Saturday, July 14, 2012

Volume 7, Number 10: Misplaced Priorities, Lies and Ruined Lives

Just under six months ago, when former Penn State University head football coach Joe Paterno died, just two months after being fired, I expressed sympathy for a man who said he wished he could have done more regarding the monstrous behavior of Gerald Sandusky, his defensive coordinator.  In particular, he said he had told athletic director Tim Curley about what assistant coach Mike McQueary had seen involving Victim #2, and had expected things to go up the "chain of command."  I said something about how tragic it was to lose your dream job, get sick and die in such a short span of time.**

However, in light of the report released two days ago by ex-FBI director Louis Freeh following his law firm's investigation of Penn State's handling of Sandusky, I now see that Paterno's fall from grace was no Greek tragedy.  Far from it.  He lied – lied behind the victims' backs, lied to a grand jury, lied to the media and lied to the public – regarding his role in the whole affair.  He did do more than report about Victim #2... but it was the bad kind of "more"; he took an active role, working with Curley, vice-president Gary Schultz (who, incidentally, was once in charge of overseeing PSU's police department) and president Graham Spanier in covering up Sandusky's wrongdoing, and worse, allowing him continued contact with young boys.  Based on the evidence presented in the Freeh Report, all four men cared more about controlling damage to their university, and especially its football program, than about controlling damage to innocent young lives.

There are questions about where to proceed from here, such as what to do with the bronze statue of Joe Paterno (some say to remove it; other suggest turning it around so he faces backward; I personally liked the suggestion that since he was part of the cover-up, that his statue should be covered up as well).  In particular, the debate has already begun on the matter of how the NCAA should punish Penn State.  A few people have said that the football program should stay up and running because the people presently associated with it were neither child molesters nor part of the cover-up; furthermore, shutting down the program theoretically could cause economic damage to the surrounding community.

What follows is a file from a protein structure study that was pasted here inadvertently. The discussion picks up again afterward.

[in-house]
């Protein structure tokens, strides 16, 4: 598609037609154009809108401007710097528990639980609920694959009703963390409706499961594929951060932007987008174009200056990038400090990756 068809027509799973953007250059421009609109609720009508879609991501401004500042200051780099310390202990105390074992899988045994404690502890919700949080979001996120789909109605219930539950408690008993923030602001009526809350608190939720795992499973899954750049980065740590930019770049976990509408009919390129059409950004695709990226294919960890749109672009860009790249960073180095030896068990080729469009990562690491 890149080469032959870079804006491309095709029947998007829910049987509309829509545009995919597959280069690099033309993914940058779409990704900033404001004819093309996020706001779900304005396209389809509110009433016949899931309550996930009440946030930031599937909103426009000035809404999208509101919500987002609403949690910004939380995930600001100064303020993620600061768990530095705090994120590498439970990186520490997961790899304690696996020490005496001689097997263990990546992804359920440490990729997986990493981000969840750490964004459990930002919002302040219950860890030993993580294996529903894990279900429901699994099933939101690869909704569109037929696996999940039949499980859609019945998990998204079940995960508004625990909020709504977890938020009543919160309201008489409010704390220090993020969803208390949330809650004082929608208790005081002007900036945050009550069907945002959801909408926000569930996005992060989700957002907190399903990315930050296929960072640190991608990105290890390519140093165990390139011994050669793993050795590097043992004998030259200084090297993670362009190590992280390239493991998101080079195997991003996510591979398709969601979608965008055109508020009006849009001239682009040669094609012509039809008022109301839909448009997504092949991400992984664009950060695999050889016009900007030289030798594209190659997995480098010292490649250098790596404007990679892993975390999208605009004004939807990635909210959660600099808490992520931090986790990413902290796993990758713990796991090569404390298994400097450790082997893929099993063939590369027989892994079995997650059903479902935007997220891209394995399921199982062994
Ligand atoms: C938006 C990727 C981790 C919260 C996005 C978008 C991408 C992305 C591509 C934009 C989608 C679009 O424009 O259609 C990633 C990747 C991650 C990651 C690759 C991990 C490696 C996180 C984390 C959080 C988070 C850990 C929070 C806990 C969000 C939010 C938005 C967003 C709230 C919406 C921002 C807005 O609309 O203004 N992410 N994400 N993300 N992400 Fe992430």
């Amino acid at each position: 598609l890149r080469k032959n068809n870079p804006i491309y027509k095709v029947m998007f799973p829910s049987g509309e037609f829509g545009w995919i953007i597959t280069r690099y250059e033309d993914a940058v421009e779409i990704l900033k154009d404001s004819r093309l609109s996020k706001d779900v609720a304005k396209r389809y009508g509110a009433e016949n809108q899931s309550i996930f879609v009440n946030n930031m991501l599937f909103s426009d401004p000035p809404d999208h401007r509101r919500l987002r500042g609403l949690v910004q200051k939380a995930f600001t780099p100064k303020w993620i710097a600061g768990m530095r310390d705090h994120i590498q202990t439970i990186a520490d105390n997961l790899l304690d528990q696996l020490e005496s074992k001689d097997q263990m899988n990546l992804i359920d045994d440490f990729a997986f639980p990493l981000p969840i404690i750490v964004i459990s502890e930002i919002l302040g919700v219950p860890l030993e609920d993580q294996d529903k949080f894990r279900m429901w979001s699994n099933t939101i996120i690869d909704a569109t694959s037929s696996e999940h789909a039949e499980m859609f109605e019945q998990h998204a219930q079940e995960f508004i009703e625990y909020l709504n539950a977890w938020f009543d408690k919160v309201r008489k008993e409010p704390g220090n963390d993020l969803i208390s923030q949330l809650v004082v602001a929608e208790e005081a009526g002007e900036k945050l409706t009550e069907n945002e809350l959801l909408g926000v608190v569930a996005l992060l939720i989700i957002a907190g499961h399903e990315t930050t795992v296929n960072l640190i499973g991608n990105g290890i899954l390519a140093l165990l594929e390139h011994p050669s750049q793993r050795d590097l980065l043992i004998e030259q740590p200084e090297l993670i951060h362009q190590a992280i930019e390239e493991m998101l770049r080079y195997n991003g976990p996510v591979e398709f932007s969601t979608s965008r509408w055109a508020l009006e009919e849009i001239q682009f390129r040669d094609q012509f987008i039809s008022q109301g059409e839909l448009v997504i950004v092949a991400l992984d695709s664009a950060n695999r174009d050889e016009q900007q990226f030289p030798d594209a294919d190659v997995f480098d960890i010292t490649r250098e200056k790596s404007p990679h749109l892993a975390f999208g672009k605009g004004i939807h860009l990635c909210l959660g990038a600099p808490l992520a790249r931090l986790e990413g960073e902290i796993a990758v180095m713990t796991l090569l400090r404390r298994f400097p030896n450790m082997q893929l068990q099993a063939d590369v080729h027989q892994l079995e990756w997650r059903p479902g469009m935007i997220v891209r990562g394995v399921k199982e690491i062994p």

I disagree. The NCAA needs to send a loud and clear message to all its members about what happens when higher-ups try to cover up a mess. Paterno, Curley, Schultz and Spanier were so concerned about their football program and its image that they allowed–and enabled–Sandusky to continue molesting young boys. The message I hope NCAA sends should be something like:
“If you put your football program so far above everything else that you’re willing to sacrifice your morals, or ignore the cries of innocent people, then you should spend some time without said program so you can re-evaluate your priorities.”
Not to be comparing this scandal to the one that SMU had – their problem was money, not molestation – but seeing as both SMU and PSU allowed wrongdoing to go on repeatedly over an extended period of time, and covered it up as best as they could, maybe PSU should be shut down for two years (as SMU was in 1987-88). Or at the very least, no home games for two years – if PSU wants to play football, it would have to do so on the road.

**As an aside, one of my Facebook friends said Paterno was evil, and in particular, that he covered up a crime (which I refused to believe) and that anyone who expressed sympathies like that was evil as well.  He then un-friended me.  (No big loss – calling me evil was superficial, immature and uncalled-for, and as Obi-Wan Kenobi said, "Only a Sith deals in absolutes.")

No comments:

Post a Comment